1

I have several classes that are derived from SPPersistedObject. One of them is my top level class that then contains a collection of other derived SPPersistedObjects. Here is a rough outline of my code:

[System.Runtime.InteropServices.GuidAttribute("9BEDC353-F0AC-40FA-A28B-E18FB22EA9CA")
internal class FolderSettings : SPPersistedObject
{
     [Persisted]
     Guid _folderId;

     [Persisted]
     string _folderName;

     public FolderSettings() : base() {}

     protected FolderSettings(Guid folderId, string folderName) : base()
     {
         _folderId = folderId;
         _folderName = folderName;
     }
}

[System.Runtime.InteropServices.GuidAttribute("329DE509-76E6-4FA5-A9C1-2543F0A6B5D3")]
internal class EnhancedFolderSettings : FolderSettings
{
    [Persisted]
    string _outputLocation;

    public EnhancedFolderSettings() : base() {}

    public EnhancedFolderSettings(Guid folderId, string folderName,
        string outputLocation) : base(folderId, folderName)
    {
         _outputLocation = outputLocation;
    }
}

[System.Runtime.InteropServices.GuidAttribute("62FA87FB-2BB4-4AC6-A82A-737E8BEC0219")]
internal class EnhancedFolderSettingsCollection : SPPersistedObject,
    IDictionary<Guid, EnhancedFolderSetrtings>
{
     [Persisted]
     Dictionary<Guid, EnhancedFolderSettings> _collection =
         Dictionary<Guid, EnhancedFolderSettings>();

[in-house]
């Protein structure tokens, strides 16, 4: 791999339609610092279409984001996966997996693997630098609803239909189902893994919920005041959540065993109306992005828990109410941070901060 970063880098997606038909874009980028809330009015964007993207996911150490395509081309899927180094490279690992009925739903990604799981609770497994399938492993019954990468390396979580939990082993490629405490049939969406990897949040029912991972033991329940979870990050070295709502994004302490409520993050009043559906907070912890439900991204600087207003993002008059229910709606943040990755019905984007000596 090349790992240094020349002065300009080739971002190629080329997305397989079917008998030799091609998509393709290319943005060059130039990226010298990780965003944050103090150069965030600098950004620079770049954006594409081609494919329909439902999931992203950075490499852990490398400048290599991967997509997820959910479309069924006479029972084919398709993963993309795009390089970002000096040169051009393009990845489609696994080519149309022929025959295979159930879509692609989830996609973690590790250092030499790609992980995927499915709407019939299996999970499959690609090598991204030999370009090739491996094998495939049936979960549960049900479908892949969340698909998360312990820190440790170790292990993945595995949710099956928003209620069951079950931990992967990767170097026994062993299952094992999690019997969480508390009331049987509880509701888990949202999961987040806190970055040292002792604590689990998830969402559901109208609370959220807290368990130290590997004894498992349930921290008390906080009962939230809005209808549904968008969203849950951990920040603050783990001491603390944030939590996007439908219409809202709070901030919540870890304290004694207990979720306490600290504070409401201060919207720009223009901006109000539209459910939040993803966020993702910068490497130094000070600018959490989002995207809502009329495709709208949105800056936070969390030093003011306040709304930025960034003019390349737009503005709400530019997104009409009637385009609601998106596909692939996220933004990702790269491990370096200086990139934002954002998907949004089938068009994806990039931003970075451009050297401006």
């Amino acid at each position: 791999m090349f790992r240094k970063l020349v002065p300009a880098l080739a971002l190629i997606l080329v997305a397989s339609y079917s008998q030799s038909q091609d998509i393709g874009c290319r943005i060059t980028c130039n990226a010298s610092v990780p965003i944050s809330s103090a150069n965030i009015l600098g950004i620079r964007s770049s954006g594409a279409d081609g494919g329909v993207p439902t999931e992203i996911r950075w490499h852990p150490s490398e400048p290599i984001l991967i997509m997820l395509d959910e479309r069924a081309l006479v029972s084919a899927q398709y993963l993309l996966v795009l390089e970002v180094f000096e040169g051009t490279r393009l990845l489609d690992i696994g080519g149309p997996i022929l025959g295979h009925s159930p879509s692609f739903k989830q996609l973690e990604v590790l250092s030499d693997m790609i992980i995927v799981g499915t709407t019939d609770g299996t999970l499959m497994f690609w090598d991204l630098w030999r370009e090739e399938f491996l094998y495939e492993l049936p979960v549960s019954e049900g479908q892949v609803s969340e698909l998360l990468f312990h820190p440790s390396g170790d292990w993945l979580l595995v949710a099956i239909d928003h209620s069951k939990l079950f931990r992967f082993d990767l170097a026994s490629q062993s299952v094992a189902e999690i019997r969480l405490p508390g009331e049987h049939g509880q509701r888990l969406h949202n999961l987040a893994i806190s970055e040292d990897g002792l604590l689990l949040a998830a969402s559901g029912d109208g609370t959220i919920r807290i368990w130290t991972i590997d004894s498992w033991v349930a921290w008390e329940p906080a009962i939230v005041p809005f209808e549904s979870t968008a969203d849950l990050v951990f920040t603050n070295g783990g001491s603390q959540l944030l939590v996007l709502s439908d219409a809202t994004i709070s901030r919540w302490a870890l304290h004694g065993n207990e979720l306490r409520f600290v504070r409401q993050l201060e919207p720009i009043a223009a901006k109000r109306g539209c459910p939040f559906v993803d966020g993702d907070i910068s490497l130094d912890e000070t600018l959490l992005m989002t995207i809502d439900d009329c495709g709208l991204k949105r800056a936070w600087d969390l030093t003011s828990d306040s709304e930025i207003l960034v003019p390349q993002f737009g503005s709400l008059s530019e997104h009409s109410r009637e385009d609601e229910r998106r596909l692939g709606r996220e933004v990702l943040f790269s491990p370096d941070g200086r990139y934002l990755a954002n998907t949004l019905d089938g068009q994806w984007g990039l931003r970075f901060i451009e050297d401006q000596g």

public EnhancedFolderSettingsCollection() : base() {}

     // Implementation of IDictionary Interface here

     // Implementation of ICollection Interface here

     // Implementation of IEnumerable Interface here
}

[System.Runtime.InteropServices.GuidAttribute("F080ED50-85DF-4821-884B-97B05995F8F1")]
internal class FeatureSettings : SPPersistedObject
{
     [Persisted]
     string _workingFolder;

     [Persisted]
     string _serviceIpAddress;

     public FeatureSettings() : base() {}

     public FeatureSettings(string name, SPPersistedObject parent)
         : base(name, parent)
     {
     }

     protected override bool HasAdditionalUpdateAccess()
     {
         return true;
     }
}

[System.Runtime.InteropServices.GuidAttribute("C54B006A-69D4-4315-A9FF-F7998A985935")]
internal class EnhancedFeatureSettings : FeatureSettings
{
     const string _SETTINGS_NAME = "EnhancedSettingsName";

     [Persisted]
     Dictionary<Guid, EnhancedFolderSettingsCollection> _siteFeatureSettings;

     public EnhancedFeatureSettings() : base() {}